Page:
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Slow Cooker Chicken Stock from Kitchen Scraps

Slow Cooker Chicken Stock from Kitchen Scraps-The Unlikely Homeschool

A few weeks ago, when a nasty cold bug threatened to knock all seven us out one at a time, I took action.  I headed to my freezer to grab one of my best, tried-and-true home remedies for feeling better faster...a jar of homemade chicken stock.

Now don't go confusing this with what Swanson's been ladling up for decades.  No. No. No.

What I'm talking about is homemade-flavorful-mineral rich-goodness that you won't find on the shelves of any grocery store.  

A quick aside:  America is one of the few countries in the world that does not seem to value the many health properties of bone broth.  Grandmother's all over Creation have been serving up chicken soup to their ailing loved ones for years.  And yet, homemade chicken soup has fallen out of vogue here in the States and has been replaced with Ramen, Campbell's, or any myriad of canned knock-offs.

While this simple home remedy might seem like an old wive's tale, there is actually substantial research to prove that broth/stock made from actual animal bones...not bullion cubes or chicken breasts, but BONES...has natural healing properties.  For more information, be sure to read The Many Benefits of Bone Broth.

As an added bonus, THIS particular stock is as budget friendly as it gets...IT'S MADE FROM SCRAPS that I would just be throwing out anyway.  


  • the carcass of one chicken (more on that later)
  • veggie scraps
  • 1 onion (unless you have scraps...which I never do)
  • couple of dashes of dried bay leaves
  • 2-3 Tbsp. chopped fresh parsley or a couple of dashes of dried parsley
  • couple of dashes of dried thyme
  • 2 Tbsp. apple cider vinegar (to help draw out more minerals)
  • salt and pepper to taste 


Slow Cooker Chicken Stock from Scraps-The Unlikely Homeschool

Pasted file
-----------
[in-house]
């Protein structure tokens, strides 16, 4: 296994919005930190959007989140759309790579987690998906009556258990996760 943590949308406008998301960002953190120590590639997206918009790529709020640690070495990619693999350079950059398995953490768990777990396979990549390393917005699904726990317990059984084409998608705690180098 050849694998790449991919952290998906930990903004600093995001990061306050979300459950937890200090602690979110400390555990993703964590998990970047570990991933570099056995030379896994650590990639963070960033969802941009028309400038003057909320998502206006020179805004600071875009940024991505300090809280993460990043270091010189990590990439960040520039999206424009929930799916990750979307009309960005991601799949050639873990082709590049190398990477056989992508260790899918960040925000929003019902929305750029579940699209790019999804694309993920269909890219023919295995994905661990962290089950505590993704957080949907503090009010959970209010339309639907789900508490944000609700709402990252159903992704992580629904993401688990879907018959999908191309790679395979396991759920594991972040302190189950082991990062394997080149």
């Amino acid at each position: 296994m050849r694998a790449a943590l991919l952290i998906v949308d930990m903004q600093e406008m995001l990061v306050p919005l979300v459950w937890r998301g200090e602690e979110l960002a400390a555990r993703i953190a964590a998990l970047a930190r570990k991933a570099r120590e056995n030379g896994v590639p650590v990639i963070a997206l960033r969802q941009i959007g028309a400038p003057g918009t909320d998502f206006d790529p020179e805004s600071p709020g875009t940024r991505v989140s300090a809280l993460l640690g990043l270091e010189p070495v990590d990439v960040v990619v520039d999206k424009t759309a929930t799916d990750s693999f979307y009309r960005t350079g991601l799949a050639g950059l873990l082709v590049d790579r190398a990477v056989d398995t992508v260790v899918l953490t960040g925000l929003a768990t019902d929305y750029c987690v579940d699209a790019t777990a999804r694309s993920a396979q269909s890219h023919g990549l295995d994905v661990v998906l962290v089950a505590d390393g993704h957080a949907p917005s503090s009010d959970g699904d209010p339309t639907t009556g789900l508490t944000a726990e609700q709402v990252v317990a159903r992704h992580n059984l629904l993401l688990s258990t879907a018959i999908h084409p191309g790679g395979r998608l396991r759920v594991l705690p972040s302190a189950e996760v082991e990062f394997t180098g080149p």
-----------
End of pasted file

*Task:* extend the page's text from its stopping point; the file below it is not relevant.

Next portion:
Debone a whole chicken.  

(I typically roast an entire chicken with root veggies at least once a month.  As a whole chicken is typically much cheaper than a pack of chicken breasts, it's a great way to get bang for your buck in the kitchen.  We have one meal of roasted chicken and veggies, one to two meals-worth of shredded chicken to freeze for a meal later in the month, and a whole carcass for making stock.  My husband thinks I "collect" carcasses and that I might need some kind of carcass-collecting intervention.  As I've been known to ask around for the unclaimed carcasses of friend's chickens, I think he might just be right!) 

Slow Cooker Chicken Stock from Scraps-The Unlikely Homeschool

If you're not a roast-my-own-chicken kind of girl, you can use a store-bought rotisserie chicken.

Slow Cooker Chicken Stock from Scraps-The Unlikely Homeschool

Toss the bones in a ziplock and store in the freezer.  Throughout the coming weeks, begin to add the scraps (tops and bottoms...or other unused portions) from carrots and celery to the bag.  Often times, I can't use up a bag of celery before it begins to grow limp.  When that happens, I chop up all the remaining limpy stocks and toss them in the chicken-veggie-freezer bag.  

Once I have a full bag of both carcass and scraps, it's time to make my stock.  

Slow Cooker Chicken Stock from Scraps-The Unlikely Homeschool

Toss the scraps as well as all the other ingredients into a slow cooker.  

Slow Cooker Chicken Stock from Scraps-The Unlikely Homeschool

Fill the slow cooker with water until it is 3/4 full.  

Cook on low for at least 24 hours.  

Slow Cooker Chicken Stock from Scraps-The Unlikely Homeschool

After 24 hours, your stock will be dark brown in color and will have been reduced to about half of its original constitution.

Slow Cooker Chicken Stock from Scraps-The Unlikely Homeschool

Strain the stock and toss all the scraps.  It's what you would have done with them anyway, right?

Slow Cooker Chicken Stock from Scraps-The Unlikely Homeschool

Store your flavorful, mineral-rich stock in freezer safe containers or can for later use in ANY recipe calling for chicken stock.  Not only will your recipe taste better, it will be better for you.  

And now, if you'll excuse me, I've got a bowl of soup calling my name.  


  1. I usually turn my leftover roasted chicken carcass into chicken soup (with homemade noodles, too) right away, but next time I will try making just the stock and canning it to have on hand for other recipes. Great idea, I never thought to do that!

    1. Yes. Chicken soup is another great idea. I just have so many recipes that call for stock, that this is what I usually do.

  2. My freezer is full of homemade broth, it is the best! We also do it with thanksgiving turkey- makes enough broth to last for months... I've also got a picky little 1 year old and have been putting this in her sippy cup as an easy nutritious way to get her to eat, just freeze the broth in ice cube trays and reheat...

    1. Love, love, love the sippy cup idea! What a great way to pack in something nutritious.

  3. I like to save my onion peels and ends that I cut off when I chop an onion and throw them in the bag too. Lately I have been collecting broccoli stems, and other veggie parts as well to throw in for extra veggie flavor.